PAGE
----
A bonus has been finding an occasional Oregon-type Junco in wintering flocks in Connecticut. On 14 January 2008, while photographing a beautiful presumed first-year female Oregon Junco, J. h. oreganus, at my feeder in Ashford, I found one, and then another, junco exhibiting characters that indicate probable hybridization with another common wintering species and uncommon nesting species, White-throated Sparrow, Zonotrichia albicollis.
Both birds showed white tips to the lesser coverts and limited dotting on the greater coverts that formed dotted wing bars resembling those shown by the genus zonotrichia. These were different than the white edgings that form wing bars in some Slate-colored Juncos.
Both birds showed brownish streaking dorsally and one bird showed buffy coloration to the bib and this bird also showed one outer greater covert that looked similar to a zonotrichia covert.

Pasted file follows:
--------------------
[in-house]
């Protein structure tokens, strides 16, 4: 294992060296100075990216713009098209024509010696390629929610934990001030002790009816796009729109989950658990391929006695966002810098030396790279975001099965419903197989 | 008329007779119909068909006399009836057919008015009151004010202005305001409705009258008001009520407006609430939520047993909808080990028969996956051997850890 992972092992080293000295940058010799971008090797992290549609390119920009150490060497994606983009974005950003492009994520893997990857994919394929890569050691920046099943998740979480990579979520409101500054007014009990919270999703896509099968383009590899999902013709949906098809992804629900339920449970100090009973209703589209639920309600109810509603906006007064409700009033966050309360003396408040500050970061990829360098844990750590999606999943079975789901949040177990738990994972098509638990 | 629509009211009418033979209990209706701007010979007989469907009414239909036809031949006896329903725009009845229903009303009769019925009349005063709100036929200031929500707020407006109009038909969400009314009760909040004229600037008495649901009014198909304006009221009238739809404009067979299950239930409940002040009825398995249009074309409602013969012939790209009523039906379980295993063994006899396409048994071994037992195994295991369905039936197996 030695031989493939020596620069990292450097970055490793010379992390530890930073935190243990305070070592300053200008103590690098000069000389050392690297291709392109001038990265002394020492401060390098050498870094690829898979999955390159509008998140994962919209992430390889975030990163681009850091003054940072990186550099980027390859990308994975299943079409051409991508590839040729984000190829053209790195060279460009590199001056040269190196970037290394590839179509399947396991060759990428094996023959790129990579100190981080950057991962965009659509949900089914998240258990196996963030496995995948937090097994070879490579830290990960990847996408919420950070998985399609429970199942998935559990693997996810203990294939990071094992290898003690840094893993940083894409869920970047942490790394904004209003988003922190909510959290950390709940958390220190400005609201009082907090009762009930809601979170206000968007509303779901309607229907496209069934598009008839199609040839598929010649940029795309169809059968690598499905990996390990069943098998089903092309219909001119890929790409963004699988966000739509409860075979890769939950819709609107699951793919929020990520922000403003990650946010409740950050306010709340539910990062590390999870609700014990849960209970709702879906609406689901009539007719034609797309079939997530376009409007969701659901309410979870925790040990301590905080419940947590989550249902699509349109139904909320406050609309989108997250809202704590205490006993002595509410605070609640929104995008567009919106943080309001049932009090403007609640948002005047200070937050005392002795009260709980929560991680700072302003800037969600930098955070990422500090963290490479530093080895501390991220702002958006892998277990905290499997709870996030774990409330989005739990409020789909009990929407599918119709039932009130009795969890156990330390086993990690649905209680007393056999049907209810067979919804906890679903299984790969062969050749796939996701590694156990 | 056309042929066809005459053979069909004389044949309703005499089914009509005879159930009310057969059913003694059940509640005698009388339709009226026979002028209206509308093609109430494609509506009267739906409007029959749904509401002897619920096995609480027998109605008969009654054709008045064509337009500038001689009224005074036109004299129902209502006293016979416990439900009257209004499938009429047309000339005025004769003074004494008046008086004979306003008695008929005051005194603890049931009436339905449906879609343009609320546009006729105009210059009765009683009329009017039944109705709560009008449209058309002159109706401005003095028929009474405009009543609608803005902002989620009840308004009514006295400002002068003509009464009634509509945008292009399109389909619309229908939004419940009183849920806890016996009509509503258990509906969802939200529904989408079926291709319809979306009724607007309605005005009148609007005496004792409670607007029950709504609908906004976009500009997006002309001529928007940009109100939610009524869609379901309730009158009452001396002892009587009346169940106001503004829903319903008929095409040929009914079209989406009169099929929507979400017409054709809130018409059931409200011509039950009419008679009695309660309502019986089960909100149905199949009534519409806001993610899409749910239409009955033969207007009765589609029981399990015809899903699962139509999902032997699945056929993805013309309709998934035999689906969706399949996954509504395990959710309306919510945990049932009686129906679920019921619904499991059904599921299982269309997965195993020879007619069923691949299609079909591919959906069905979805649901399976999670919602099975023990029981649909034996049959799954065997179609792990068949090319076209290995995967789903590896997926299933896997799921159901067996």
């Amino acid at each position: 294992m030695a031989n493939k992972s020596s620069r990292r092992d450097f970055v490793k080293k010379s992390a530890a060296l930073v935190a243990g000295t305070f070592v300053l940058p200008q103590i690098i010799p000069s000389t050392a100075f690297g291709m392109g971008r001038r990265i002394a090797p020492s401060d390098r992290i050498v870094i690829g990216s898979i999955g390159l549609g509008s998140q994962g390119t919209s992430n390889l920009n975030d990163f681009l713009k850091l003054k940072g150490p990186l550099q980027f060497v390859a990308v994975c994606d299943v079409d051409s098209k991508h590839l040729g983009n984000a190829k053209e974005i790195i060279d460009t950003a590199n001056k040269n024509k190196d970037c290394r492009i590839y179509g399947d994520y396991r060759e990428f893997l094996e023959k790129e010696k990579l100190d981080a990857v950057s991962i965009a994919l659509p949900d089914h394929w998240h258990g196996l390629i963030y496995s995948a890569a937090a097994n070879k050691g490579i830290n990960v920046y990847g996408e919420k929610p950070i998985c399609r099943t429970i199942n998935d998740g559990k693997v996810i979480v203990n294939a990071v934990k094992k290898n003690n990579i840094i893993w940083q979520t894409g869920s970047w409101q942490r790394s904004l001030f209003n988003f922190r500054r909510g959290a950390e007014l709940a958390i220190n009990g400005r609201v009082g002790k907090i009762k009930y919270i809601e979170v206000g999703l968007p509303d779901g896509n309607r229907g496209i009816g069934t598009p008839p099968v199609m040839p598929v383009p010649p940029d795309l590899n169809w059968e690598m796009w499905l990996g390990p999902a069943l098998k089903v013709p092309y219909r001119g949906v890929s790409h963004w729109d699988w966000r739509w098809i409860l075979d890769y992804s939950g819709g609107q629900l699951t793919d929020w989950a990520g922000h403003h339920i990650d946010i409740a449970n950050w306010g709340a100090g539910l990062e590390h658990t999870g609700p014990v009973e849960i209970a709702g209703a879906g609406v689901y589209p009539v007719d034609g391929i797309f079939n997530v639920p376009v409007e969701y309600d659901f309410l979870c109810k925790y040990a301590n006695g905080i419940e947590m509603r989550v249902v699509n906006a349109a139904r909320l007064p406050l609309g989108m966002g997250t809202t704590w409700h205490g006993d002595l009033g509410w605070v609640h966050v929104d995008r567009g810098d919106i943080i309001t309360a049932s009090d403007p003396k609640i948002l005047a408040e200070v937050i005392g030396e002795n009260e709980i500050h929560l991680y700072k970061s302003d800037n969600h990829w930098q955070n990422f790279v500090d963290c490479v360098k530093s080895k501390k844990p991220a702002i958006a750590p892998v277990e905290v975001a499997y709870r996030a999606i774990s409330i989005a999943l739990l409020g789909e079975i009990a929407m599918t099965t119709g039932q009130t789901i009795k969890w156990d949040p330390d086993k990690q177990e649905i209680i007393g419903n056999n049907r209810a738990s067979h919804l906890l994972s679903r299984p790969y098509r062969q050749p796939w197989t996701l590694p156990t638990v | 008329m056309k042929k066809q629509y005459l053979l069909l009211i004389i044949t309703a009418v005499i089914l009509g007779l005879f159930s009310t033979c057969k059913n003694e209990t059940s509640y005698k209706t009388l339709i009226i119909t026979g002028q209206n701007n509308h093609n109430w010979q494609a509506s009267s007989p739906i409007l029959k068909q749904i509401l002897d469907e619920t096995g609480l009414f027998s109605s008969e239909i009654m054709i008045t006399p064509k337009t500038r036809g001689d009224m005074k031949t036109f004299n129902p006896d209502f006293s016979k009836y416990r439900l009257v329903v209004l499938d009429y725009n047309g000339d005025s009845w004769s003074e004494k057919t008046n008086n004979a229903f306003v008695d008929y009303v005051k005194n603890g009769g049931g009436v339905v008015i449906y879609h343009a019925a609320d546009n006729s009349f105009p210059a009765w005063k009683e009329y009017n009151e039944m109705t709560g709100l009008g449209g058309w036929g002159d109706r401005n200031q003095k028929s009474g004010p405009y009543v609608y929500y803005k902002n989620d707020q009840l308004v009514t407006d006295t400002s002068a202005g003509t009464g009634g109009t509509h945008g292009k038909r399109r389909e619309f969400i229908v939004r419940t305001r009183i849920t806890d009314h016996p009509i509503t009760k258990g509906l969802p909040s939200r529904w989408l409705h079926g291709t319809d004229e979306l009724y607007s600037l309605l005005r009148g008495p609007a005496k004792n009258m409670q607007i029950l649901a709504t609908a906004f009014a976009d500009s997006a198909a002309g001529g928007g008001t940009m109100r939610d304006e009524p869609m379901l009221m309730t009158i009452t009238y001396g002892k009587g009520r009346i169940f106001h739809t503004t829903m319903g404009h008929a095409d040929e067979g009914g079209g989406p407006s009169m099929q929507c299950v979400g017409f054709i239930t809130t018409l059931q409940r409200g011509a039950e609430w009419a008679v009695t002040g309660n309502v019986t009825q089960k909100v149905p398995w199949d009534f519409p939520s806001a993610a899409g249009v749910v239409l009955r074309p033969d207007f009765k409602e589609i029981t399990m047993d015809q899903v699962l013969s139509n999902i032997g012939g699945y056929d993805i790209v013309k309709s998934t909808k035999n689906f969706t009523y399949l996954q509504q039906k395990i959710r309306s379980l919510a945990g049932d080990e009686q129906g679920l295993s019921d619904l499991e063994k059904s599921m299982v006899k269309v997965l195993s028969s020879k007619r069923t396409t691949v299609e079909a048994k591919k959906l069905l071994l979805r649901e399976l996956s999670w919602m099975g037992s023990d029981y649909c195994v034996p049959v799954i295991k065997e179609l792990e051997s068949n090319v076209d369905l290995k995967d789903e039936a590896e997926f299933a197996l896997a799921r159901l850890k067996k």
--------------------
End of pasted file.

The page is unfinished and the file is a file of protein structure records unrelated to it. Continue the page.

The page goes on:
These birds were not captured so age and sex determination would only be speculative.
The one previous Junco X White-throat hybrid I have seen in Connecticut looked much more like a White-throated Sparrow. This bird, found and photographed by Bruce and Kevin Finnan, was at the White Memorial Foundation feeders in Litchfield, Litchfield County, Connecticut during the winter of 1999.
Slate-colored Junco and White-throated Sparrow are uncommon nesting species in Connecticut, with the nearest known site about eight miles north of my yard at Boston Hollow in Eastford and Union. It is conjecture, but, the presence of two birds suggests that they may have come from this area and are the product of limited mate selection for these two species.